The Agent studied him carefully. Van Houten, too, had a face of intelligence; but the nostrils were thin, the mouth small, and the eyes narrow and close-set. High, flat cheekbones and a cleft chin gave the features a look of power--but it was a face that might harbor brutality and greed--the face of a possible criminal.
The Agent slid noiselessly to the ground and began a patient vigil in the shadows across the street. If an immediate crime were being plotted, the trio would surely meet again.
IT WAS CLOSE to ten-thirty when he saw the figure of Doctor Van Houten emerge. Many patients had gone in and come out. The doctor's office hours were over.
With the skill of long experience, the Agent shadowed his man. His heart beat faster. Doctor Van Houten was getting into a cab.
At a safe distance the Agent followed. Where was Van Houten bound? The doctor's next move convinced him. For Van Houten got out, dismissed the cab and walked several blocks. Then, after a glance around him, signaled another taxi.
The Agent overtook the cab, passed it, and went on out of sight. He pressed the gas button down and drove his roadster like a demon. He glanced at the clock on the instrument board. It was twenty minutes to eleven. Could it be that a meeting was scheduled to take place in the mysterious council chamber at that hour? Van Houten's furtive movements seemed an affirmative answer.
He raced ahead of the doctor, reaching the deserted warehouse at ten minutes of eleven. Somewhere inside the sinister deaf-mutes might be lurking, but there was one route through which the Agent felt he could go unmolested. Morvay always entered by the rear buildings, and Morvay would not be present tonight.
Using his master keys, he let himself in through the now familiar door. The place seemed silent and deserted. But X sensed the presence of death and horror. He stopped a moment, his reasoning faculties working.
The trio always wore black hoods and robes. Was it to hide their identities from their victims? Or did they want to remain unknown to their slaves, the deaf-mutes, as well? Morvay had not had the weird garments with him when he had emerged. They must be stored close at hand, for, if they were to protect Morvay from the gaze of the deaf-mutes, he would not want to traverse the corridors without them.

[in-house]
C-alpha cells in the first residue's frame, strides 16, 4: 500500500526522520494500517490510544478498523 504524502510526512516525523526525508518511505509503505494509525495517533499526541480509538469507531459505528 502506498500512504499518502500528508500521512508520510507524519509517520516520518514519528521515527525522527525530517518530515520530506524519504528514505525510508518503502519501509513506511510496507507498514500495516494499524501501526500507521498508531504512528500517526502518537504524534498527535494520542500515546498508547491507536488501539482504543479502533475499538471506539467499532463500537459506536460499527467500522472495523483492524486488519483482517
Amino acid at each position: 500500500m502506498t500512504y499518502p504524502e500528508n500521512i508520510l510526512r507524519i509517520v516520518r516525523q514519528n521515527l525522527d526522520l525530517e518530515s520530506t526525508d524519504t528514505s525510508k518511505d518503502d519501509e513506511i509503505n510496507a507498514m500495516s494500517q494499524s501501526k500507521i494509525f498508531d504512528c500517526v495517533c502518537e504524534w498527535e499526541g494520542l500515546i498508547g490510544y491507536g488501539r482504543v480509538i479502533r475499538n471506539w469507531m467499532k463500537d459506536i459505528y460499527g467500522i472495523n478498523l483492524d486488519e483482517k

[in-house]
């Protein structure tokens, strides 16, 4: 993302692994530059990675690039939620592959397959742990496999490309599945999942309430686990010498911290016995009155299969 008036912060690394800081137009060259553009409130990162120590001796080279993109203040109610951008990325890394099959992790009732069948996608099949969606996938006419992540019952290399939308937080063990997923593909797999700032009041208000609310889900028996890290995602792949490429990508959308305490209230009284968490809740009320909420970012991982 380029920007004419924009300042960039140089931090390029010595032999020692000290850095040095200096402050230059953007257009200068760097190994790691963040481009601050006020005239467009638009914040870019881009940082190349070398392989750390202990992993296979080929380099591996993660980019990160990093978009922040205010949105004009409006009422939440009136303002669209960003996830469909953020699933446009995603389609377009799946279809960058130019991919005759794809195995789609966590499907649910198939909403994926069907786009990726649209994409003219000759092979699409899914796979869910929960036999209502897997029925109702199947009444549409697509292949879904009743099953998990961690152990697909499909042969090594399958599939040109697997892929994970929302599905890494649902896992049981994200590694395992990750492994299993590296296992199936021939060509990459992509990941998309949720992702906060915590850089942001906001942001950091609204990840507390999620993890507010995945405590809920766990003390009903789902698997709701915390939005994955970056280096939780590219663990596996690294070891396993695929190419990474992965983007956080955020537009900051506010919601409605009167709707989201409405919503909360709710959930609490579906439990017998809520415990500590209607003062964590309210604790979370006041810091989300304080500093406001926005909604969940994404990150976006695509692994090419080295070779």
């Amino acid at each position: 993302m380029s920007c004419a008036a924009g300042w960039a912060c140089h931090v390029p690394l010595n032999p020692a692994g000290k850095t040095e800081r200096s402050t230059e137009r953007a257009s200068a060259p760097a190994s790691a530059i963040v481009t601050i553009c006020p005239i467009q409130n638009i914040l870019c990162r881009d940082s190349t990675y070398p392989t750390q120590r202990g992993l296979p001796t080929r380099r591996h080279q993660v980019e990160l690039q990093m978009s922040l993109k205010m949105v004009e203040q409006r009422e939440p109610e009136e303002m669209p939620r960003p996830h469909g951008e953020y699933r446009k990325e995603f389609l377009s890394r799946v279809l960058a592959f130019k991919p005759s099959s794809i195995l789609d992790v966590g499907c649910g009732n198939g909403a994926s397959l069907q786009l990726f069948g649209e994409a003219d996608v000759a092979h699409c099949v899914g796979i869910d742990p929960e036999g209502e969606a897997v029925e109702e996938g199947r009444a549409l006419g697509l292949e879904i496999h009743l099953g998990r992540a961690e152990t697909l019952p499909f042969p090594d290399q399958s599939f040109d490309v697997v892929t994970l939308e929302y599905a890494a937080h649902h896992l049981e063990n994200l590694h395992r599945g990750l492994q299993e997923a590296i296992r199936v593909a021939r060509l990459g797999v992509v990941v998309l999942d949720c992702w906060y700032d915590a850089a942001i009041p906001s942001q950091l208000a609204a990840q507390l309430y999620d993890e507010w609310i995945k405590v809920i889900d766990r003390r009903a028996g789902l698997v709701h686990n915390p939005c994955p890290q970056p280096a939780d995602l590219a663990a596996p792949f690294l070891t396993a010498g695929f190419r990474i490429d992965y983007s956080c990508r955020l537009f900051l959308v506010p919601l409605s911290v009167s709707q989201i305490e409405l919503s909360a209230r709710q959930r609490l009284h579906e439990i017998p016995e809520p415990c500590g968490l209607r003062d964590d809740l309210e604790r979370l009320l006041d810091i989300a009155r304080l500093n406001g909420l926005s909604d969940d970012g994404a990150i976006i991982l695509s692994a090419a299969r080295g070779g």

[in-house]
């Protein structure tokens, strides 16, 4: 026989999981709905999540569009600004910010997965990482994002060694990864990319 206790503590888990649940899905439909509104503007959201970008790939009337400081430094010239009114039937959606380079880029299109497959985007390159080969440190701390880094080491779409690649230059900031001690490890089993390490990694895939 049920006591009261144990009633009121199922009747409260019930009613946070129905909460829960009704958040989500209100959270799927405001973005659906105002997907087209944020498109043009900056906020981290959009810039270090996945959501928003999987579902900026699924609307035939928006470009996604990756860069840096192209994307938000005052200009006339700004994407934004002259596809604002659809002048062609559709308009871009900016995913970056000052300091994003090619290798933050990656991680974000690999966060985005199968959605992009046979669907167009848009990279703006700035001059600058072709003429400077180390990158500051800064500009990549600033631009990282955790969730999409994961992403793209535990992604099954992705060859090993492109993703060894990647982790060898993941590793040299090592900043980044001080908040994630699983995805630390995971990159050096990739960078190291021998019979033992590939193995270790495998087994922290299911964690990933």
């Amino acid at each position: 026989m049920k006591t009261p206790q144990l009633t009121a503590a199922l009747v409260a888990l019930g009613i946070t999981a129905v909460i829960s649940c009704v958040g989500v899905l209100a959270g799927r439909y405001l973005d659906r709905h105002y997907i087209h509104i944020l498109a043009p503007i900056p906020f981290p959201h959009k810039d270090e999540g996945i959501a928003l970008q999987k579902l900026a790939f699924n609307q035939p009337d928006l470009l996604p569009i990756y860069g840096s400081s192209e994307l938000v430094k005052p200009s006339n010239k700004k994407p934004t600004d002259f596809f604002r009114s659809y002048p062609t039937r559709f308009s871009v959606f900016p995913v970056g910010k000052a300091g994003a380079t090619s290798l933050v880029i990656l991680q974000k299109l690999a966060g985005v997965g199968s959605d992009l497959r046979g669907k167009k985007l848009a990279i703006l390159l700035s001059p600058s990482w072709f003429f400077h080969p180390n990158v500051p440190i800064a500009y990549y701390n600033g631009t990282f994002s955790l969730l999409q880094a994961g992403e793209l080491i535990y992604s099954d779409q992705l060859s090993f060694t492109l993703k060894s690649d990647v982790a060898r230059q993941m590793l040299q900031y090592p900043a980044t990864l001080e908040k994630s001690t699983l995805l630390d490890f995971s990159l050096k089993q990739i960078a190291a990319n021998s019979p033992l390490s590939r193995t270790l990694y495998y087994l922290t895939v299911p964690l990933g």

Risking detection, Agent X probed carefully with the beam of his flash. Then he stepped forward. Reason had led him aright. There was a locked closet close to the first door. He groped, opened it, and drew forth the hood and robe--symbols of darkness and death.
Standing in the blackness of the corridor, he adjusted them over his body and walked forward. Twice he turned on the flashlight, fearless now of being discovered by the mutes.
He was the first to reach the council chamber and he had a strange sense of eeriness as he settled himself into the middle chair. He was taking a terrible chance tonight, going into the very jaws of death. A slip might betray him--some overt act that he couldn't anticipate.
A tiny bulb flashed on, throwing dim shadows around the room. He stared at the floor, saw a slight bulge in the carpet close by his foot and understood then how secret signals had been flashed to the mutes.
The seconds seemed to pass with crawling slowness. He heard no sound in the room or in the vastness of the building outside. Had he been right about Van Houten? Was the man coming here tonight?
Slow footfalls approached. They sounded first as a ghostly whisper, measured, precise. They made his scalp crawl.
Waiting tensely in the dimly lit room, he did not know what the next few minutes would bring.
A faint noise came from the door. It opened slowly and another hooded figure came in. Without sign or word of greeting, the figure moved across the room to a chair at X's right and sat down. Eyes met the Agent's from behind the black hood. Was this Van Houten or Albert Bartholdy, he wondered?
The man did not move or speak, and when minutes had passed, a third figure entered. It was only then that the first man opened his lips.
"What news?" he said in a low, harsh voice. "Are there any new plans to discuss? The Victoria docks tomorrow night. When do we move?"
Agent X wondered what answers would be given to this. Details, he hoped, would be brought out that would make it possible for him to reconstruct what was passing through their minds. But no one spoke.
Seconds passed. The silence in the room deepened. It grew oppressive, deathly.
"Well?" said a voice at last.
The Agent started then. A slow prickle moved along his spine, reaching to his scalp. He grew tense in his chair, flexing the muscles that the black robe concealed.
For the hooded figures beside him were staring his way--the man who had asked the questions and the other who had just spoken.
He could see a sharp, expectant glitter in the gaze that they fastened on him. And all at once he understood. Professor Morvay had been the master mind of the trio. And, because he had taken the middle seat, they thought he was Morvay. Now they looked to him for guidance and strategy in the crime they planned. He was suddenly placed in a terrible position, with death and defeat as the pitfalls into which he would stumble if the answers he made should be wrong